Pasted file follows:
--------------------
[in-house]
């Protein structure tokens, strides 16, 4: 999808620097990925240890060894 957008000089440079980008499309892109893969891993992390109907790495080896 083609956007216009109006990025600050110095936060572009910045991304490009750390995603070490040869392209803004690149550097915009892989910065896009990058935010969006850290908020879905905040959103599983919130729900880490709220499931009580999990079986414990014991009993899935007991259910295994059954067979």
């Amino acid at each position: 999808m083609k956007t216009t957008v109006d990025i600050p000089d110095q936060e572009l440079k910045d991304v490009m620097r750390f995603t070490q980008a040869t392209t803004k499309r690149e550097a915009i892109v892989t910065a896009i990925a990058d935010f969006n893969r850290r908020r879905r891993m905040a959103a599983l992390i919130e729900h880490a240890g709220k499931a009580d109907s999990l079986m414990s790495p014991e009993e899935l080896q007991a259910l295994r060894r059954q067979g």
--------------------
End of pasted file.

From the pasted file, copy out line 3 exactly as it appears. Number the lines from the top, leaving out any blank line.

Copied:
């Amino acid at each position: 999808m083609k956007t216009t957008v109006d990025i600050p000089d110095q936060e572009l440079k910045d991304v490009m620097r750390f995603t070490q980008a040869t392209t803004k499309r690149e550097a915009i892109v892989t910065a896009i990925a990058d935010f969006n893969r850290r908020r879905r891993m905040a959103a599983l992390i919130e729900h880490a240890g709220k499931a009580d109907s999990l079986m414990s790495p014991e009993e899935l080896q007991a259910l295994r060894r059954q067979g």